Melissa, Melissa and Hope say: Our book is really a manifestation of what we’ve done with our business, Stitch Lounge: we teach curious creatives how to make their own fashion using some basic sewing techniques. When writing the book, we drew from actual experiences we had while learning, or that we’ve observed in our students. For instance, we see a lot of students get stuck when trying to remember how to load the bobbin into the sewing machine; we include a well-illustrated section in our book on the right way to do that. We also framed the lessons around real-life experiences like getting to work and having a button pop off! We work through the whole scenario from locking the bathroom stall to using a safety pin as a spacer to make sure you can get the button closed again. The language not only tells a story that readers can relate to, but it teaches the reader a useful skill as well.
Their favorite project: Not to sound too much like our moms, but we love all the projects for different reasons! For simplicity/ease, we love the leg warmer and tie wrist cuff projects. At Stitch Lounge, we have seen many potential new DIYers/seamsters completely intimidated by all the knobs and buttons and fancy sewing terms involved in traditional sewing. These two projects are ultra-easy yet ultra-fashionable ways of getting your feet wet in the vast world of clothing/accessory construction. For creativity, we love the pillowcase dress. We heart vintage prints and fabrics, and this project is a great way to incorporate a vintage look for less. Finally, for reuse, we love the sweater scarf project. It’s a great way to reinvent those old sweaters sitting unworn in the back of your closet!
My favorite project: I love the Cut It Out! shirt with asymmetrical stylized topstitched leaves–a nice update to a plain old t-shirt incorporating plenty of cool negative space.
Craftivity, by Tsia Carson
Tsia Carson, founding editor of Supernaturale.com, has gathered an array of 40 projects from contributors of all stripes. When I say array, I certainly mean it: they range from hand-knitting a hammock to creating graffiti using woodland moss as a medium, with plenty of other intriguing alt-housewares, accessories, and gifts along the way. The book is also unsurprisingly gorgeous in look and feel, reflecting Tsia’s background as a designer and maker extraordinaire.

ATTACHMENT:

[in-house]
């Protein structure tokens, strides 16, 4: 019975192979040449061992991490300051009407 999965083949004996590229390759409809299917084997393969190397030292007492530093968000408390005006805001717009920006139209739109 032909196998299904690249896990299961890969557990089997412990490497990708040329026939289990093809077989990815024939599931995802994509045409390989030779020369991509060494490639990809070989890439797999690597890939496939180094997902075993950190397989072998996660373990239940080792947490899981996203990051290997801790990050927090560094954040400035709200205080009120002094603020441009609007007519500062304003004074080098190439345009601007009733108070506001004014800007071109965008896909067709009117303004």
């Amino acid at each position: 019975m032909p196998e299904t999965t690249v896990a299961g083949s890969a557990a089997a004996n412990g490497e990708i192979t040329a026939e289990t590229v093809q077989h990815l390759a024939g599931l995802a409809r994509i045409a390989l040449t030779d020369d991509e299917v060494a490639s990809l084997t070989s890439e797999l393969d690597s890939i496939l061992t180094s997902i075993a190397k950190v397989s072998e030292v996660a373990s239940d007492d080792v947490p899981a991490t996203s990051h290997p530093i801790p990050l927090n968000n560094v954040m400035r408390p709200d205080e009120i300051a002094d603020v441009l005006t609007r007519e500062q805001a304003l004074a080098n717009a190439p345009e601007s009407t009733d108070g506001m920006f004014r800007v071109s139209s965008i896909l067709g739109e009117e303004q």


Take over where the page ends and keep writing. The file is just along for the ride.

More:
Tsia says: There was so much madness in putting together this book because of all the contributors involved — some quite far flung. And I guess I am so proud that the book is so close to the original vision of a large multi-craft look at alt-DIY — rather than a single craft book. My favorite memories are that we had a series of craft-ons where many of these projects were tested and made for the book. The NY chapter of the Church of Craft came out in full effect along with many of the book contributors. We spent warm early fall days last year in the backyard eating and hanging out and making stuff. There are some nice photos in the back of the book of this.
Her favorite project: Gosh, there are so many projects I love in this book. It is so hard to choose! There are a few I am feeling currently because of the cooler fall weather. One of my favorites is the moth embroidered sweater by Jennifer Kabat. In this project you take a beloved sweater eaten by pesky moths and embroider the holes with a buttonhole stitch in a contrasting thread, thereby stablizing the hole and making a beautiful pattern across the sweater. But then I love Scott Bodenner’s Chandy which is on the cover, Lana Le’s Pom Pom rug and Jenny Hart’s embroidered screen door… There are also many “showcases” through out the book which just show some genius project that you might not want to do yourself. These are all jaw-droppers, and two of my favorites are Jesse Alexander’s ocean marbelized paper and Madelon Galland’s upholstered tree stumps… but I could go on and on and on.